Life changes fast, life changes in an instant.
You sit down to dinner and life as you know it ends.p. 3
Joan describes here the loss of her emotional support system and the ones she also helped support through her love and mothering. I cannot even begin to imagine what she must have felt. I did not have a chance to mother a child, but I did fell in love once and lost my husband, not to death, but to the more prosaic circumstance of divorce. However these two situations are not comparable, even if both are sad within their own right. I did recognize a very familiar coping mechanism, that helped me as well deal with emotionally overwhelming situations. She’s describing a Tower moment, that dreaded Major Arcana card of the tarot that is nonetheless part and parcel of the process of living and being a feeling and sentient human being: when we love we also run the risk of losing those we love, this is a truth universally acknowledged that our greatest joys in life are also the sum of our vulnerabilities:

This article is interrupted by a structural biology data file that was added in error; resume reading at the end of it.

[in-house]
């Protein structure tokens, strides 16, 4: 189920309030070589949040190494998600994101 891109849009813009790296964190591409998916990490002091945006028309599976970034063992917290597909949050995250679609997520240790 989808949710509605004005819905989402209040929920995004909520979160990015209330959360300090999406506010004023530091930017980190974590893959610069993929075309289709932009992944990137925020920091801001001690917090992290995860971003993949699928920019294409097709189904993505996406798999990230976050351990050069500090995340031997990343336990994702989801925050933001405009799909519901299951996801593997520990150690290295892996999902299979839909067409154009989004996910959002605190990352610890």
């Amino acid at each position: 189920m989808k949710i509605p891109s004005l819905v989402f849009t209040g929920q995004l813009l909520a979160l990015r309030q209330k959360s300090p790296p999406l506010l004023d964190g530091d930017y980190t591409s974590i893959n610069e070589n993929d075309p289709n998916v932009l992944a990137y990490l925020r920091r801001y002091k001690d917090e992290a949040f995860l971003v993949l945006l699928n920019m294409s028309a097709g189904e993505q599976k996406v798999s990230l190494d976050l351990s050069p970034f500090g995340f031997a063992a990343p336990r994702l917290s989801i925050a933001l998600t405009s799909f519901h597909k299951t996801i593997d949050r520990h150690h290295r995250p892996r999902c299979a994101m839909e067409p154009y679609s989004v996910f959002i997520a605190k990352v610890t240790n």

Even if I found it hard to identify with Joan’s emotional process, I felt somehow closer to the inner journey of the second book’s main protagonist’ – a young (and unlike myself) rich American woman who begins to deconstruct her identity in a surprisingly non-active way: by sleeping through the pain of having lost her parents (much life myself). As Moshfegh writes through her Sleeping Beauty’s voice:
My hibernation was self-preservational. I thought that it was going to save my life.p. 7
2020 for me brought about similar circumstances to the ones evoked by Didion and Moshfegh: revisiting the past due to social isolation, feeling as if time leaks backwards rather than forwards, sleeping my way through healing and even though I was lucky enough to not experience the immediate death of anyone I love, just switching on the TV made me shed tears for the people who turned into statistics on the daily news, people who were falling prey to the mysterious Covid-19 infection.